I’m not sure I understand your question, and possibly the problem is in the set of assumptions either you or I have.
In the first place, nuclear decay isn’t “due to photons”. Many forms of nuclear decay don’t involve photons at all. Alpha emission results when an alpha particle (two protons and two neutrons, a helium-4 nucleus) is emitted. There are several forms of beta decay, but your classical form involves emitting an electron and an electron antineutrino. Nuclear fission results in the emission of several particles, and of gamma rays, which are high-energy photons. so nuclear decay can involve and require photons, but it isn’t “due to them” as a cause.
To say that photons don’t exist, “only waves” gets to the heart of wave-particle duality. Photons (and electrons, and other particles) have properties of both particles and waves. That’s kind of hard to get away from. Just when you think you’ve pinned down the identity to one type – light reflects, refracts, and diffracts the same way waves do, but it’s hard to see how particles would do that – you get other features that suggest the other type, such as the quantization of energy that suggests particle nature.
I suspect part of the confusion is the concept of a particle existing only at a specific point in space, which I think you hold, based on your phrasing (“where one photon propagates”) But electrons and protons have sizes (or at least characteristic lengths), despite their wave nature. How big is a photon? I can make a good argument that a photon isn’t a point particle, nor even a hard sphere, but more like a fuzzy ball that trails off gradually, much like the true shape of atomic orbitals.
Consider the single-slit experiment. People get hung up on a false dilemma with the double-slit experiment - “Which slit does the photon go through?” But consider the single slit-- there’s a characteristic diffraction pattern for a single slit. The narrower the slit, the broader the pattern. You can do an experiment where you can be certain that the flux rate is so low that only single photons are pasing through the slit, yet the same characteristic diffraction pattern results. It’s always dangerous to try to visualize quantum events with human-sized models, but I think it’s fair to say that the photon effectively “senses” the full width of the diffraction slit, which is evidence that the full extent of the photon must extend out to pretty macroscopic distances, since the individual photons contributing to the pattern aren’t communicating with each other – the information must be there, sensed by each photon. It’s like a dust bunny from under your bed with tendrils that extend to a great many times what you think its size ought to be.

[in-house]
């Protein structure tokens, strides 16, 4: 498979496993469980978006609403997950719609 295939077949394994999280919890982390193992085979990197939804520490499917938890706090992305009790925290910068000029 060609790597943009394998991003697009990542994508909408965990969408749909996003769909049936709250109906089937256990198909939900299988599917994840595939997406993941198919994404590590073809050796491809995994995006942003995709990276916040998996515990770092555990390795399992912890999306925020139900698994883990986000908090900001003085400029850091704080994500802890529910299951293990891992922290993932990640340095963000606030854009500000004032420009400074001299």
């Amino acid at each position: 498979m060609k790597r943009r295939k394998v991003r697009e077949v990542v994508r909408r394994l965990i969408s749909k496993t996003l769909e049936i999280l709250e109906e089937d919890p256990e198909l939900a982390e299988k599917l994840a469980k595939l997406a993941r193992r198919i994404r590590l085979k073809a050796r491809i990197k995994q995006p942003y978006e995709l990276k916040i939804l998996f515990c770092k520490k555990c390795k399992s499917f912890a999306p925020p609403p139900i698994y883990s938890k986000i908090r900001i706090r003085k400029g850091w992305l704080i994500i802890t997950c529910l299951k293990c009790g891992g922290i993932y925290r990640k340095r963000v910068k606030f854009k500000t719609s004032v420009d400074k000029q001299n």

Physicist view wave packets not as single-frequency waves nor as tightly-defined sharp-edged balls. Your photon (and electron, and other particles) shares not only wave and particle characteristics, but also acts like a wave packet made up of many components of differing wavelength.
Finally, "My theory is that it can be seen anywhere until it is “consumed” by the observer (or a wall or whatever). " doesn’t make a lot of sense. The photon can’t be seen anywhere until it is “consumed”. And onced you consume it with your detector, that’s it.By my mental picture, the trailing off “wings” of the photon extend very, very far from where the photon probably is, and in that sense it is “anywhere”, but all locations are not equally probable. In that sense, the beam of light can be said to propagate through a certain, well-defined region, even if there is enough of a beam outside that area to allow for diffraction effects. A lowest-order laser beam is demonstrably a well-defined and confined beam, with 99% of its energy lying within a radius of three sigmas of the center, even if 1% might lie outside that region.